Dear Strangers... |

4 mins

Dear Strangers...

While growing up in a small town can cause challenges when it comes to finding the confidence to live out and proud, Beth Healy shares how one stranger’s random act of kindness helped her accept her sexuality.

I check my phone yet another time: she should be here by nowher plane landed nearly half an hour ago. I readjust the flowers I brought, shuffle my feet, and glance nervously at the arrivals gate, skipping a beat every time I see a flash of dark curly hair, only to breathe a sigh when I realise it’s not her.

I’ve been waiting for my partner to arrive from Madrid, the city where we met. It’s been two months since we last saw each other and I’m overcome with emotions. I start to imagine the moment we see each other: will I have the courage to kiss her? I look around at the crowds of people moving through the arrivals gateyoung and old, families and kids and same-sex couples. No one will notice, I tell myself. If there’s anywhere it’s acceptable, it’s here.

Being from a small town in the north of Ireland, these were very familiar thoughts to me. I grew up with effectively no representation in TV, media or school. I had no role models and no basis for what life would look like as a queer woman. That is until I moved to Madrid two years ago.

When it comes to LGBTQ+ equality, Madrid is probably one of the most accepting in Europe, and it shows. It was as common to see queer couples walking hand in hand as straight couples, and almost every friend I made was LGBTQ+. For the first time, I never thought twice about holding a person’s hand or kissing them on the street, no matter their gender. It was a glimpse of a reality that felt unimaginable to me in Ireland.

My thoughts vanished when she finally came through the gate and burst into a smile upon seeing me. All of a sudden, it didn’t seem to matter what other people thought, we were together again and I felt so happy. I pulled her into a hug and kissed her right there in the airport, unaware of who was looking.

My happy obliviousness continued the long bus journey home. Naive that I was, I convinced myself no one could see us holding hands between the seats, or was noticing me resting my head on her shoulder. As the bus pulled into Cavan and came to a halt, I became aware of a presence standing above us, I looked up to see a man who was about to speak to me.

I’ll admit, I immediately felt panic: we’d been seen. He was going to say something horrible, I was sure of it. What came next took me by surprise. He passed a piece of paper into my hand and said, “Have a pint on me later, you’ll understand when you read the note.”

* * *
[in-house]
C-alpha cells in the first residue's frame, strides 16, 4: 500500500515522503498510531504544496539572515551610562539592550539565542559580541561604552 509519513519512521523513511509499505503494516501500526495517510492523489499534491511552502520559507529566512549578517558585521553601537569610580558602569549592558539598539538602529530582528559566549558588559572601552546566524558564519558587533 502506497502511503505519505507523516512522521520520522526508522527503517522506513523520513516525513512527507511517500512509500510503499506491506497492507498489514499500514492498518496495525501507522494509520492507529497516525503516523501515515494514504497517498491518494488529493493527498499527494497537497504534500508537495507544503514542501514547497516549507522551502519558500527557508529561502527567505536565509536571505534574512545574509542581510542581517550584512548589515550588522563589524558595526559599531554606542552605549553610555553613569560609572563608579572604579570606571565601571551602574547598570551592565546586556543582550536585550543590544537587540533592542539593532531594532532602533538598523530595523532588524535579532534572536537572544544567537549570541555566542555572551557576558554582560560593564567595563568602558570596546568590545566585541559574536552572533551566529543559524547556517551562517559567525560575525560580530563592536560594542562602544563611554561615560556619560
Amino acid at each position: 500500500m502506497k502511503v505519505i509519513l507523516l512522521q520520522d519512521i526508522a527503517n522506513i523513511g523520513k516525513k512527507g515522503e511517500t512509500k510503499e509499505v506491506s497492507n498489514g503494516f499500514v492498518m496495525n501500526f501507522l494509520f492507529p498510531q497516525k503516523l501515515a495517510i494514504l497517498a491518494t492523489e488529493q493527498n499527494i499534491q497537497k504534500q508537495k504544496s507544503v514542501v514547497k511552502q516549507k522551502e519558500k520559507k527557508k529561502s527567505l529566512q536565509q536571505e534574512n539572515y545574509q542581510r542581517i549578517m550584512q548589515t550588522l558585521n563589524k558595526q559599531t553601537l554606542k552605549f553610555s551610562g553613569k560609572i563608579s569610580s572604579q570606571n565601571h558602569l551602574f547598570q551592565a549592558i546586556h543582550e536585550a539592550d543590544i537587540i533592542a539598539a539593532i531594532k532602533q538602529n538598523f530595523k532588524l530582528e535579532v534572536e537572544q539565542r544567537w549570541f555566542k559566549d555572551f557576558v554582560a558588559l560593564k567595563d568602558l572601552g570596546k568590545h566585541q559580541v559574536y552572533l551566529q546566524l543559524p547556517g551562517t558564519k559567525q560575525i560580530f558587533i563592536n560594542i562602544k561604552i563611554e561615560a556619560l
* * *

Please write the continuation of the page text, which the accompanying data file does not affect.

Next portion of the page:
I’m sure I probably looked dumbfounded as I mumbled a thank you and shot my partner a look. It was a €10 note, wrapped in a handwritten letter. When I read the words that followed, I couldn’t believe my eyes.

“Dear Strangers, “This might seem weird but it’s worth sharing kindness randomly. When I was younger two women holding each other affectionately used to draw looks of judgement and toxic hate. I’m so happy that we live in a society where you can celebrate your authentic cherishing of one another.

“You’re the future society I was hoping might happen so people can be together as they want in their love. Any time you give each other flowers or hold hands it’s a shining beacon of a better world. I’m not gay but I am an ally and I fought hard for the rights of my gay friends.

“So it makes me happy to see people like you now happy to live as expressively as you want. Thank you so much for shining your affection. It made a random stranger happy today.”

I was speechless. It wasn’t until later that the full weight of these words sunk in. The very thing I was so afraid to do brightened someone’s day and meant something to them. I was expecting judgemental looks at best, direct hate at worst, but what I got was the opposite. In fact, the words this stranger wrote to me were words of acceptance that I had never heard before from anyone.

As I return to Ireland to live for the foreseeable future and encounter new situations where I have to come out or be open about my sexuality in a way that is new for me, I often remind myself of this note and I’ve kept it to look back on. It’s a reminder that authentically expressing myself is nothing to be ashamed of.

I want to share this note to all queer people in Ireland; know that these beautiful words apply to you too. No matter what rejections you’ve received from family, friends or culture, sharing your authentic love might be the reason you brighten someone’s day. There are horrible news stories about LGBTQ+ people every day, but this moment is proof to me that Ireland is changing.

Maybe there aren’t as many queer couples walking down the street in Ireland as there are in other places, but this stranger helped me to see that I get to be a part of that change. Just by being myself without fear, I’m part of creating that new world we all want to see, where everyone is free to be exactly who they are.

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